And the rumour is his next film might be another stop motion. So maybe this is a chance for him to cut back a bit on his style and let the story and the characters do the talking instead? We’ll see, but I doubt much will change. From his point of view he’s found a sweet spot and there’s nothing to suggest he intends to stop now.

 

The washed-up DJ

Poetry

You’ve been left behind, you’re obsolete.
Downbeat and no longer discreet, you desperately scratch the needle in search of the beat.
You’ve let your skills slip. Now all you taste is defeat.
Hard truth is… you can’t compete.
Battling bottom tier DJs, the best you can manage is a dead heat.
Your career in a downward spiral, forever stuck on repeat.
So you switch from vinyl to CDJs, taking dead-end gigs just to make ends meet.

What the hell happened?
You were once top of your game, destined for greatness.
Now you’re aimless, contagious.
People keep their distance, not wanting to be infected by your lameness.
So you become shapeless and faceless, a ghost and a cipher.
Question is, will you bounce back?
Are you a fighter and a survivor?
Are you fierce like a tiger?
An assassin sniper… with rival DJs caught in your crosshairs.
Blinded by lights as paps snap you with their lens flare.

Or are you destined for weddings and kid’s discos?
Forced into fiscal limbo as you blast out the Thong Song by Sisqo.
Watching pensioners dance the calypso to your tired, old beats.
You do whatever it takes to bring in cash.
Whatever keeps you off those cold, dark streets.
But you yearn for your heyday where you had the crowd in your hand.
Then you’d adjourn to the melee of your villa to get rowdy with your fans.
Then fall asleep, kept warm by the heat of your groupies.
The comedown from your set hitting you harder than a bowl of roofies.

But those days are gone, you’ll never get them back.
The clubbing world has moved on.
You have to face that fact.
So either pack it all in or accept your path.
Playing tunes to pensioners ain’t that bad, it’s kind of a laugh.
So that’s where you’ll stay.
Maybe one day, with hope, you’ll get another chance.
Reliving the glory days as a DJ superstar.

Worker bee

Poetry

You’re a worker bee, when it comes to hard graft you’re far better than me.
Pushing to achieve you leave yourself with barely a second to breathe, you tend to get in too deep, so fast you can’t leave.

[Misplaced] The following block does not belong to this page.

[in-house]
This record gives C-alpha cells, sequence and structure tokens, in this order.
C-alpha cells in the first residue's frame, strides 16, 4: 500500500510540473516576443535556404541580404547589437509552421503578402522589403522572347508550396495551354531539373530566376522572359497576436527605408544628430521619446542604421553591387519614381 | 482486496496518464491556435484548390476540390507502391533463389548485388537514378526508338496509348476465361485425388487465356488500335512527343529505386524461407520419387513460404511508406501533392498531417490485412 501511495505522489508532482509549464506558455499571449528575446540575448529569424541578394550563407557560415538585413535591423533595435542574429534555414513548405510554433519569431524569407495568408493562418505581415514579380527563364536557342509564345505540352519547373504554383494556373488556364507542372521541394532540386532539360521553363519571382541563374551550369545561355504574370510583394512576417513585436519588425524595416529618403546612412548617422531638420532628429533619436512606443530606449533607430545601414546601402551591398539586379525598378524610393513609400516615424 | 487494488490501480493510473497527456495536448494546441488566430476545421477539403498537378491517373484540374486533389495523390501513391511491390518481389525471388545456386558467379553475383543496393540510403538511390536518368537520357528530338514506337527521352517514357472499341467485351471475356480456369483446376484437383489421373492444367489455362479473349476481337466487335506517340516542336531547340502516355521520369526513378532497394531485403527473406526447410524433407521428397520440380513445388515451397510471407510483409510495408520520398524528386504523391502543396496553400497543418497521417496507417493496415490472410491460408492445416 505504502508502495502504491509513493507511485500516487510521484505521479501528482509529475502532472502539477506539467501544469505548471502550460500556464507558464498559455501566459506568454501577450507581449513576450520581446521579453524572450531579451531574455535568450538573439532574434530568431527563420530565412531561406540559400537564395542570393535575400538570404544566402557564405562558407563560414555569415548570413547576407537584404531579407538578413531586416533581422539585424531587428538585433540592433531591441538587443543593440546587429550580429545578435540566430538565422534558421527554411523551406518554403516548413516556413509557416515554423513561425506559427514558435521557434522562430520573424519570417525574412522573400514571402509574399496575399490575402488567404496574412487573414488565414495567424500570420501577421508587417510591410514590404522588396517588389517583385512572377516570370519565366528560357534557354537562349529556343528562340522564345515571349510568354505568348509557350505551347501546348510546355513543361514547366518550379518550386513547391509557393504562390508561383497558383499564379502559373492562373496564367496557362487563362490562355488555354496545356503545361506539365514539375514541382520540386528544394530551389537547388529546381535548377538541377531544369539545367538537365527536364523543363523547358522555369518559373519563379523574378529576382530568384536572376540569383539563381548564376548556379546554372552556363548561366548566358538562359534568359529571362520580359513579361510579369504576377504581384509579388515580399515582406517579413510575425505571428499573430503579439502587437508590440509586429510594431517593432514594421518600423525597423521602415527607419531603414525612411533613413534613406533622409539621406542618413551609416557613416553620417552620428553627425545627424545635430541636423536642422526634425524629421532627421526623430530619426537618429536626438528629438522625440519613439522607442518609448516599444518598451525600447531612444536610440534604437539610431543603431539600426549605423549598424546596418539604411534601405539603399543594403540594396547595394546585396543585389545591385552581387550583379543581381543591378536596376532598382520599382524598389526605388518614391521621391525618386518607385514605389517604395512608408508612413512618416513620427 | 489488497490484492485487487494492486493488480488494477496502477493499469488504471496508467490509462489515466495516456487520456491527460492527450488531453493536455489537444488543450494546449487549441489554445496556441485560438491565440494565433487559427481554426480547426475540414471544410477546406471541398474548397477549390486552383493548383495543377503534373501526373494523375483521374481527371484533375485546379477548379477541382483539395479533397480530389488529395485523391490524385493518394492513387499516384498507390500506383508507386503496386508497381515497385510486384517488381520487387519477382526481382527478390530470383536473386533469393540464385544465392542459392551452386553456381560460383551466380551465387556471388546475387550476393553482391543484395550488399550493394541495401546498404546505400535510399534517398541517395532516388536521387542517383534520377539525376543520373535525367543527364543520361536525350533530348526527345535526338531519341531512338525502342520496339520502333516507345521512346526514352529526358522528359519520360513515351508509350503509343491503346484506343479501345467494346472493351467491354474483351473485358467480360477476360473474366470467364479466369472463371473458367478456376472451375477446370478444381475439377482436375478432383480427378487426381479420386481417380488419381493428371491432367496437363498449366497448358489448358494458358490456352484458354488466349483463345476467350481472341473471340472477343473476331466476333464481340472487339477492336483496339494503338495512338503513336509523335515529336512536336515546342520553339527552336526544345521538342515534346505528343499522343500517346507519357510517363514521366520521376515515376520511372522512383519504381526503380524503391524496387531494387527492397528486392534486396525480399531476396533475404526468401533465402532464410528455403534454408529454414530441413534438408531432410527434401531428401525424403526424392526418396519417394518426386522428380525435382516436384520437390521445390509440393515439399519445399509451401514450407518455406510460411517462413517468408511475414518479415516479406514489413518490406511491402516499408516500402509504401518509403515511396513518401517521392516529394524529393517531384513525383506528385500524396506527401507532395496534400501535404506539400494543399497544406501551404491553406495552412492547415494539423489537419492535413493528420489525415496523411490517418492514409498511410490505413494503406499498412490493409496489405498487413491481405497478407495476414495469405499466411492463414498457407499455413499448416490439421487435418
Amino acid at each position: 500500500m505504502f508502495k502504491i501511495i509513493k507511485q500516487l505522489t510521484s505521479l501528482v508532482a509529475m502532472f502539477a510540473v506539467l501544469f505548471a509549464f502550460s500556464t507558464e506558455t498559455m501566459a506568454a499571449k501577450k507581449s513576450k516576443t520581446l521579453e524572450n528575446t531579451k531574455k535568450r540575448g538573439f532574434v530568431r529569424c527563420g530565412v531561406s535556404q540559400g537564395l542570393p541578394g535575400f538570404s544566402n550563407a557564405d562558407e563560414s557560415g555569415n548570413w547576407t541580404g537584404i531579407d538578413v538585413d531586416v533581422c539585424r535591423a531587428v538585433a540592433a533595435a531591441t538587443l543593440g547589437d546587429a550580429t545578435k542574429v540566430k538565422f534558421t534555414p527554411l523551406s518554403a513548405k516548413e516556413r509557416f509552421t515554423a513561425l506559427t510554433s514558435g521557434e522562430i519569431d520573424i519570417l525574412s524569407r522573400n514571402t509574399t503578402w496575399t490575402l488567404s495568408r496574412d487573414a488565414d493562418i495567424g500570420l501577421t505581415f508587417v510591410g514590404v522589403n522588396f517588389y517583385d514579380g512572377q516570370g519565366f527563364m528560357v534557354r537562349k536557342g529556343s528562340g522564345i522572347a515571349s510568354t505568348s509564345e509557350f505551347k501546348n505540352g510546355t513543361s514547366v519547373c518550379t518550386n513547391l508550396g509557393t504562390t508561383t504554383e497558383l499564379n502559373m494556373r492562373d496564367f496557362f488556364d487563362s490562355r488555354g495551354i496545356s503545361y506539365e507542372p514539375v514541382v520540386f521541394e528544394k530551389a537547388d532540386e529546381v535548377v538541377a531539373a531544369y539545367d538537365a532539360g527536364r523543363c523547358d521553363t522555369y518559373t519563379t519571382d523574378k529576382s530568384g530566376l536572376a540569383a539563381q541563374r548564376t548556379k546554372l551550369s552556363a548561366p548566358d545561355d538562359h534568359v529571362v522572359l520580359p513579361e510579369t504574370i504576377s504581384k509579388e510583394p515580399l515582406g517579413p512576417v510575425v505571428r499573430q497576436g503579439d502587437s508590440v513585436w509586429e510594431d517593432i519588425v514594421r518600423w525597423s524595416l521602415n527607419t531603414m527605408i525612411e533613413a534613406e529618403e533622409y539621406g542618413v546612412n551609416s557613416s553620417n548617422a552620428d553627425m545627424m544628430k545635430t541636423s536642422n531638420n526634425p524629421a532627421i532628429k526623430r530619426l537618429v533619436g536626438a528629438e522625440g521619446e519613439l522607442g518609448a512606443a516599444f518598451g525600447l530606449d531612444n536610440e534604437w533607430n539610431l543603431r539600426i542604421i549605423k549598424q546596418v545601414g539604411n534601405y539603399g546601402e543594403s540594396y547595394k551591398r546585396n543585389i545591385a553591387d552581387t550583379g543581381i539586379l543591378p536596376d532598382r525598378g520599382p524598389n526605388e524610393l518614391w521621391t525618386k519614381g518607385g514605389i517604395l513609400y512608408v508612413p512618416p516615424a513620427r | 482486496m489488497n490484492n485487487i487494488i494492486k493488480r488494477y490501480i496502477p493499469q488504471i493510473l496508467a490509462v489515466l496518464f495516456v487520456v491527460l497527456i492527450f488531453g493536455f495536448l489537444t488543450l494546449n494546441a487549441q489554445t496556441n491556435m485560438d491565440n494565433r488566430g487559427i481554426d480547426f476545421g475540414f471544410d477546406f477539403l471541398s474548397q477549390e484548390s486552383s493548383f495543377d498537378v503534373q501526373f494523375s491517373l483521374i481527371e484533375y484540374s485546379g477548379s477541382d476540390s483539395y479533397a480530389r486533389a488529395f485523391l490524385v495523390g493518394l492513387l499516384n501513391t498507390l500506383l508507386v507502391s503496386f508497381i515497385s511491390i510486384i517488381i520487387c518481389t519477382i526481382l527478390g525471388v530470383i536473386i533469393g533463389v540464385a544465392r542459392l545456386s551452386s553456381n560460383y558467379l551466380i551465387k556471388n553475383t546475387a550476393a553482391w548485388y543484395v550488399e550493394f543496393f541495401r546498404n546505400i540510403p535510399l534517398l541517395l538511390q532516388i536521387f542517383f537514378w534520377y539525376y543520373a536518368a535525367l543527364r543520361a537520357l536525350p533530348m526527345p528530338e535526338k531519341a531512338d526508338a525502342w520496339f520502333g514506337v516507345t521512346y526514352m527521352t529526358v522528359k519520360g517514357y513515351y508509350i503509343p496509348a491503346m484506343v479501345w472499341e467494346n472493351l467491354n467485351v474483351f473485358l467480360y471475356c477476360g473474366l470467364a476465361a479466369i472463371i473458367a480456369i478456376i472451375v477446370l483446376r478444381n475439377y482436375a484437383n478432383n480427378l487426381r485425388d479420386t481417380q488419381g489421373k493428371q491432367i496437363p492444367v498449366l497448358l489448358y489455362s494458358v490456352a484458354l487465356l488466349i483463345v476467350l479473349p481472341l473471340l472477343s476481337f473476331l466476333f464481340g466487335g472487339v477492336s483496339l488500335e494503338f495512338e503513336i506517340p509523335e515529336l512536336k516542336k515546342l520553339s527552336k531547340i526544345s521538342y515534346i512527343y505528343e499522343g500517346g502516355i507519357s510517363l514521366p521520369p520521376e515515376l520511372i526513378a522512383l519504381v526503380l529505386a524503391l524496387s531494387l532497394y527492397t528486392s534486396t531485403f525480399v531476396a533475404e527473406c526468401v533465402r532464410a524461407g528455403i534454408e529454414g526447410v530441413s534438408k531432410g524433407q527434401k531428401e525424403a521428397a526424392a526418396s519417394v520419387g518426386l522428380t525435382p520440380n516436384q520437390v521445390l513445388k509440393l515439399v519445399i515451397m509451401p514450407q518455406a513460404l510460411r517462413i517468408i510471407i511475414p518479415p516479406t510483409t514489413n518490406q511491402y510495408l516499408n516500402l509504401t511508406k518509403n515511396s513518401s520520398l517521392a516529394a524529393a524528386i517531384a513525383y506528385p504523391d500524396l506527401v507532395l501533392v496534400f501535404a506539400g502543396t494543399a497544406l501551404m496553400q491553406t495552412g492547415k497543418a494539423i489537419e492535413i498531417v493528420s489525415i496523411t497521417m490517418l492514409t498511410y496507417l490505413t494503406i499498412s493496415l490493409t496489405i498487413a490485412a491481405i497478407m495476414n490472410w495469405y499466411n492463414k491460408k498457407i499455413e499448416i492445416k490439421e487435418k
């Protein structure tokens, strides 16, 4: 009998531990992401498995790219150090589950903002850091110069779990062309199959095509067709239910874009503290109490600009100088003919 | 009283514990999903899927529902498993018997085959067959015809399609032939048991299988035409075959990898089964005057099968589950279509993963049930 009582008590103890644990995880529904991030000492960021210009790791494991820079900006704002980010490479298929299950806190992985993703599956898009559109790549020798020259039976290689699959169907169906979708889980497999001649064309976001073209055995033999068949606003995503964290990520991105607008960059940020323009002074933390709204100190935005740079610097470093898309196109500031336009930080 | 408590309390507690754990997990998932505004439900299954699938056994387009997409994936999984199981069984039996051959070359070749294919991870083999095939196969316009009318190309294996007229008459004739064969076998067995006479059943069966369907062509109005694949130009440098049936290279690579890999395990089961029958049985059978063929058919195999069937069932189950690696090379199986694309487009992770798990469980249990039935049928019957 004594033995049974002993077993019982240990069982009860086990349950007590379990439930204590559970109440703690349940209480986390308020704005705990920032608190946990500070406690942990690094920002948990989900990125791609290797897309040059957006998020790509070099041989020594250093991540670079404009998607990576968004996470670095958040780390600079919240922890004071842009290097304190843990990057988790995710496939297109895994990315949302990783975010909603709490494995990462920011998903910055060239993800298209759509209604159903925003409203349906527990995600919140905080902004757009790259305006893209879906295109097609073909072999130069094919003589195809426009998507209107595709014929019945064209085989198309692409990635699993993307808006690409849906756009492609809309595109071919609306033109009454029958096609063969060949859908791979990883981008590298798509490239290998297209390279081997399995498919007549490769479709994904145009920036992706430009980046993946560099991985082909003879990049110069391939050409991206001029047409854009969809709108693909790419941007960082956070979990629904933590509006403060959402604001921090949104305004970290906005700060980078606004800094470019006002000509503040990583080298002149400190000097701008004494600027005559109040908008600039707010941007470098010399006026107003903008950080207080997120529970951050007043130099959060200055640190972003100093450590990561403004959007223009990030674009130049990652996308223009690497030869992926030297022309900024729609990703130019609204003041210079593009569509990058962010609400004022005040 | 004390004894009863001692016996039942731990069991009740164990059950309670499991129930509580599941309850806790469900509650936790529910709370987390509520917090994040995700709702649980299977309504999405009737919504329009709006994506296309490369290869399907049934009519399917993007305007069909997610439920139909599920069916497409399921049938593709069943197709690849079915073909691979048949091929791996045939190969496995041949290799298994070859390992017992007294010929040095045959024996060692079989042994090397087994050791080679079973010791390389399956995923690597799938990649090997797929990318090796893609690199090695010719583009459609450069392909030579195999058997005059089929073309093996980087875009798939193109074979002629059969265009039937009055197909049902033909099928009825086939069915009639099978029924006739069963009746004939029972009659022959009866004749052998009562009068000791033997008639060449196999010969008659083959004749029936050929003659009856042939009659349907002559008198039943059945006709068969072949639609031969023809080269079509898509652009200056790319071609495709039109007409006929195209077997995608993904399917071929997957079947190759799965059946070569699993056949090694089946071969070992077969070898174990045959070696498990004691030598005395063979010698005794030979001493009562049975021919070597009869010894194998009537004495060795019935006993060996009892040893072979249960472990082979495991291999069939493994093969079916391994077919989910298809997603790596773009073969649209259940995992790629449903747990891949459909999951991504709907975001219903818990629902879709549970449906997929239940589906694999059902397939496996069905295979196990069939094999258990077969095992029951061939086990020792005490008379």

Pur-lease you tell others you’re just getting started, while others are smarting you’re sticking your arm out, chancing, taking risks, getting licked and making moves.
Yet whatever you do you tend to stay true… to yourself in your journey to ultimate wealth and riches.
Moving up with your fellows bees you learn to get along, you’re not bitches you’re strong, you learn to please and grease the wheels lest they look at you with unease.
And as you appease and squeeze them for all they are worth you get ahead of the pack and establish your turf.
Yet it hurts, this work, you’re relentless and ruthless, you were always taught it pays not be toothless.
Maybe it’s time you chilled out and listened to some smooth hits? Mellow you out, yeah that’ll work.
But before long you start to go beserk, goddammit you hate to shirk work. Let’s face it though you’re no Captain Kirk, you ain’t no hero.
For the most part you’re nothing but a zero, a flunkey, a worker bee, if someone has to suffer you’re the one that bleeds, you’re the one that takes a hit for the team.
Yet push on you must, it’s a disease that breeds in you like a virus. Maybe it’s something that we all have inside of us?
Most kick up a fuss when asked to go the extra mile but you dial it up, there’s something about work that gets you in the gut.
It’s tough but you’re a worker bee and the thought of that pollen is just too sweet.
To your fellow bees you probably look mean but at the end of the day who doesn’t want to be the one to protect the queen?